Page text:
“Use Trivago or another trip-cost comparison site to look for the lowest fare. Then, take a screenshot and call the hotel. They will always match it, and it’s always better to book through the hotel because they tend to have a better cancellation policy and you also will be eligible for upgrades,” advised Priscilla.
“Tuesday is the best day to book airlines usually,” shared Tamara.
“People would pay a lot of money to stay in your home in beautiful Newport so rent it out on Airbnb to get money for travel and also find places to stay in yourself!” Lillie suggested.
All-Time Favorite Hotel
And, of course, we had to ask about their favorite place in Newport!
Here’s what #NIMRI members were saying on Instagram and Twitter:
Great turnout at #NIMRI! A photo posted by Suzanne McDonald (@newportinteract) on
Learning about travel blogging at #NIMRI at @ParlorNewport. #NewportRI A photo posted by The Newport Blast (@thenewportblast) on
Many thanks to our venue sponsor Parlor Kitchen & Bar
Wow! We covered so much incredible information at our August 12 event, Travel Bloggers’ Secrets You Can Use. Our three amazing panelists, Tamara Gruber of We3Travel, Lillie Marshall of Around the World “L”, and Priscilla Pilon of The Weekend in Paris shared invaluable insights about blogging, marketing, monetizing, and, of course, traveling. We wanted to put together a couple of posts summing up all the best tips for any of you who might not have been able to make it or any #NIMRI members who want to refresh on what they learned. Part 1 will cover a little bit of background about our panelists and their top blogging tips. Stay tuned for Part 2 next week!
How They Got Started
Tamara Gruber: “After a family trip, I was telling a friend everything I’d learned about traveling as a family, and she said ‘you should share this,'” explained Tamara. And thus We3Travel was born. Tamara Gruber’s blog centers around family travel and her family of three have traveled all over the world, from the cathedrals of Europe to the rainforests of Costa Rica. We3Travel was recently named one of the Top 20 Family Travel Blogs in 2015 by Holiday Lettings (a company owned by TripAdvisor). “I try to research trips and make itinerary suggestions that everyone can get something out of,” said Tamara, “Showing kids the world is a gift that we give to them.”
Lillie Marshall: “I started at age 27, sleeping in $10 broom closets because I wanted to travel the world,” said Lillie. Around the World “L” which began in 2009, has covered everything from nomadic budget traveler trips to luxury family travel, now that its creator, Lillie Marshall, is married with a young son (and another on the way! Congrats Lillie!!). She works as an English teacher in Boston, and runs TeachingTraveling.com, a blog that interviews “Teacher-Travelers.” Lillie has one of the largest social media followings of any teacher in the world and Around the World “L” has been consistently selected for Top 100 Travel Blog rankings. She was also recently invited to attend White House Travel Bloggers Summit on Study Abroad and Global Engagement.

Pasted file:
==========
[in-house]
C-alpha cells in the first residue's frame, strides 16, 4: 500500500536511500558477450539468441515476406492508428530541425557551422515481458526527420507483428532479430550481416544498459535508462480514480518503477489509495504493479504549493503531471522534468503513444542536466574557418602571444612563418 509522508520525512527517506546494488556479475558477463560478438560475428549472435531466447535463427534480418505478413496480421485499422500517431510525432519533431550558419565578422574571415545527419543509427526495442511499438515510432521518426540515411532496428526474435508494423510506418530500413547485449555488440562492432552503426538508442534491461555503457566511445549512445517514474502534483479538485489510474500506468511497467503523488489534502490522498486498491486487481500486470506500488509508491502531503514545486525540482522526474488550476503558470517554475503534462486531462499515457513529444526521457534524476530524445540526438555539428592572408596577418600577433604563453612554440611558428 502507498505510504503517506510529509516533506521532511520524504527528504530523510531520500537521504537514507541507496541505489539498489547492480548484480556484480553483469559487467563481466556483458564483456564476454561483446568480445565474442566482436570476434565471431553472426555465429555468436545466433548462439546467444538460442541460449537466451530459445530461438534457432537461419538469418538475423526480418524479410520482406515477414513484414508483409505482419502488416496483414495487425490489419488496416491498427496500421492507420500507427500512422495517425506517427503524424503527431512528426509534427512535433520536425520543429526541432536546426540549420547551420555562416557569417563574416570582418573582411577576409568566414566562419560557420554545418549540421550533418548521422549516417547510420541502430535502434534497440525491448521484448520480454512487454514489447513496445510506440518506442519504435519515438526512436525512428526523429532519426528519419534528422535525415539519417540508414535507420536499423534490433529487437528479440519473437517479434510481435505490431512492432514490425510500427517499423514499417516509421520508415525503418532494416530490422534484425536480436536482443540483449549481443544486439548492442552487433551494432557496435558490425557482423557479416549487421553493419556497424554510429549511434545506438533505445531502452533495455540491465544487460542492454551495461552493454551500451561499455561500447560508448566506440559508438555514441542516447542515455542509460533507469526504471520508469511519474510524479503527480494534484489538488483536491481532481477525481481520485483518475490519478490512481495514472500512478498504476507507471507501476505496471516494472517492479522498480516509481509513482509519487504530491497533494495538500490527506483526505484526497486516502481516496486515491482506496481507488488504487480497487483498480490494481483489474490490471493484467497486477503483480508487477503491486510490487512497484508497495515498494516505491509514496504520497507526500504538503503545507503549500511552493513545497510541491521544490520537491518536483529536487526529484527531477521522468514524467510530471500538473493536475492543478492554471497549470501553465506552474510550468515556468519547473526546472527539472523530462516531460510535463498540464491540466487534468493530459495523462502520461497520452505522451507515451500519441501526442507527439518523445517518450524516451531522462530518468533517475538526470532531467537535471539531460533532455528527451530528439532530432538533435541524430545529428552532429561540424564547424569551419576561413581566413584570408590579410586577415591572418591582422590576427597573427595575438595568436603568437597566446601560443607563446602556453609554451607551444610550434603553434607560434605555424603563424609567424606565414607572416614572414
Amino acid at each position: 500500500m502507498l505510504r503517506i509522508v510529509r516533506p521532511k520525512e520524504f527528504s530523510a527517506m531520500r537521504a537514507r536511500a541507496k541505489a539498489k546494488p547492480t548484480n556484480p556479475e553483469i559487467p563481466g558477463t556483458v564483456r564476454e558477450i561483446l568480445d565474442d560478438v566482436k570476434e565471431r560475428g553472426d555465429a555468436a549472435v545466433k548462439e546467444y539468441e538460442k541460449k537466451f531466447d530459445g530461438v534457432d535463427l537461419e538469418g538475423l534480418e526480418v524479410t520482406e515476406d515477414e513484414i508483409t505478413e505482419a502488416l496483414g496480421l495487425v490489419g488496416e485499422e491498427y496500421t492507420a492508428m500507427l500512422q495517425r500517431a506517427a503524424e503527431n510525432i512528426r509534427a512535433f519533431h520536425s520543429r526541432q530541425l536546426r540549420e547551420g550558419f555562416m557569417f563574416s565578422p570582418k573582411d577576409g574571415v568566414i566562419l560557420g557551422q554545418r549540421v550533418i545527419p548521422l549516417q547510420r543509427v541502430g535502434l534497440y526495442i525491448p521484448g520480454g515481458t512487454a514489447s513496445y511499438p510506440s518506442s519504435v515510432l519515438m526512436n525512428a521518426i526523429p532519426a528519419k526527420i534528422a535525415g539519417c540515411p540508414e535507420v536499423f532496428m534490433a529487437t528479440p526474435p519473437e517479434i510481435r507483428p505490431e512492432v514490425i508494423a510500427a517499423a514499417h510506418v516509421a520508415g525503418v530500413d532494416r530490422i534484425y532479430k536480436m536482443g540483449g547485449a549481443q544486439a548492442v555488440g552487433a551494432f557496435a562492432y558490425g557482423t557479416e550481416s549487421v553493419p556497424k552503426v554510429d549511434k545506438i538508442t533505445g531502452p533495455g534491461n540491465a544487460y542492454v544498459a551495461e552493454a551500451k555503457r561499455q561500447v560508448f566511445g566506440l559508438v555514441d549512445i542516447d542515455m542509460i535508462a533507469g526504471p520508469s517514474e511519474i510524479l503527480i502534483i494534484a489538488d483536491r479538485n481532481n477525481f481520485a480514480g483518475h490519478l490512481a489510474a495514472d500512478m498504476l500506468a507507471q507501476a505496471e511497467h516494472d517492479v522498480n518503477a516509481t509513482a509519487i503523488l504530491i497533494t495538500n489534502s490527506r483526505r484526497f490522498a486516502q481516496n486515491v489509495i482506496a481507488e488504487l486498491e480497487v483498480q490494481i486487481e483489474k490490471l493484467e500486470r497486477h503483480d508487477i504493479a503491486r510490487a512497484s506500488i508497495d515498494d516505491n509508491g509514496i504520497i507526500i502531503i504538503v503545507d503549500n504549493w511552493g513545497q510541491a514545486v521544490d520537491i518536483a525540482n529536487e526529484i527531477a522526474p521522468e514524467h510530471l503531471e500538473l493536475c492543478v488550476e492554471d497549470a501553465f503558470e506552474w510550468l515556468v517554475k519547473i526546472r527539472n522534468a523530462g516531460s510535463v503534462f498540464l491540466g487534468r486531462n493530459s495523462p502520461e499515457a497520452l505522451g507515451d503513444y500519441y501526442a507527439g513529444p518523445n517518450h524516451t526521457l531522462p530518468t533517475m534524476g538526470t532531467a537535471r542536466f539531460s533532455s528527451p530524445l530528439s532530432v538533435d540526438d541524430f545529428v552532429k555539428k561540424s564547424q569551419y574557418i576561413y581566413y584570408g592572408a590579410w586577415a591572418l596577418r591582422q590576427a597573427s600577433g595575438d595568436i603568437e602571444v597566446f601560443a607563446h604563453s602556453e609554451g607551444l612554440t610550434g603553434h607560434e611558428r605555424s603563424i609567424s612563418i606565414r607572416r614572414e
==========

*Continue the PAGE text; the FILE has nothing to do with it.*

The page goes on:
Priscilla Pilon: “When I first started writing my blog I didn’t realize other people could see it. I made it for my friends and family. The first time I got a comment from a stranger, I was like ‘who is this?!’,” laughed Priscilla Pilon of The Weekend In Paris. Priscilla has traveled the world, but is an admitted Paris addict. In addition to her own blog, she is the Travel Editor for The Daily Basics (the editor of which she actually met at a #NIMRI event!), as well as a contributor for Upscale Living Magazine, The Daily Meal, and Travel Squire.
Top 6 Blogging Tips
1. Preferred Platform: Lillie, Tamara and Priscilla all recommend WordPress as a blogging platform. “You can really create your own identity since there are so many themes to choose from and they’re so easy to customize,” said Lillie, “and there are so many useful plugins!”
2. Traversing the Themes: Sifting through the bazillion or so WordPress themes can be a bit intimidating but it helps if you know want you want it to look like. Magazine-ish? Newspaper-ish? Word-driven? Photo-driven?
“Your theme must work with Google Analytics. Some older themes don’t,” Priscilla warned, “So, to be safe, don’t choose one that’s more than 3 years old. It also must be mobile responsive. If it isn’t it will be downgraded by Google.” In addition, 80% of internet users access the web through their smartphone. That is big chunk of your target audience who wouldn’t be able to access your website. However, if you already have an older WordPress site you don’t want to change, or you totally fall in love with an older theme the WP touch plugin can make it mobile responsive.
3. Camera of Choice: Priscilla uses a Nikon D5300, but many bloggers, including Lillie and Tamara, are moving from a big DSLR to smaller mirrorless cameras. Lillie chose the Sony Alpha 5100, and Tamara has both a Mirrorless Olympus and a Go Pro. “I also love to use my iPhone!” exclaimed Tamara.
4. A Word For Every Thousand Pictures (wait, that’s not right) : “People are captivated first by a photo,” Priscilla explained, “I like to pick the pictures first, then write the story. I took 8,000 photos on my recent trip to Africa and narrowed that down to about 20 for my article. Obviously you can’t fit all of your pictures in one post, but it is nice to build up a big media library so you can share the other photos on social media or in a later article.”
5. Feelings on Freelancing: “I think freelancing can be a little bit dangerous because you are putting all of this effort into someone else’s site. However, it’s different for everyone, and some people get a lot out of it,” Lillie said.
“I focused first on building my own blog and my own presence before moving into freelancing,” explained Tamara.
“You can get some street cred if you’re writing for other sources, but you have to have a thick skin. I was sending out 20 pitches and getting 19 no’s and 1 positive response. It makes you doubt yourself, but once you get going and they know your reputation, you’ll get 19 yes’,” shared Priscilla, “Just make sure you promise appropriately and over-deliver. Also, be on time!”
6. Share with Care: It isn’t a good idea to post things live in case of stalkers, and never post pictures of children without their parent’s permission. “I write about family travel, but for the longest time I didn’t use my daughter’s name,” shared Tamara, “Finally, it became too awkward writing ‘my daughter’ over and over, but it is something to be cautious about.”
“Make sure that what you’re posting is not traceable to you or where you live, and that it’s appropriate,” advised Lille, “Beware of geo-tagging!”
Next week our travel bloggers top marketing/monetizing and travel tips!
Many thanks to our venue sponsor Parlor Kitchen & Bar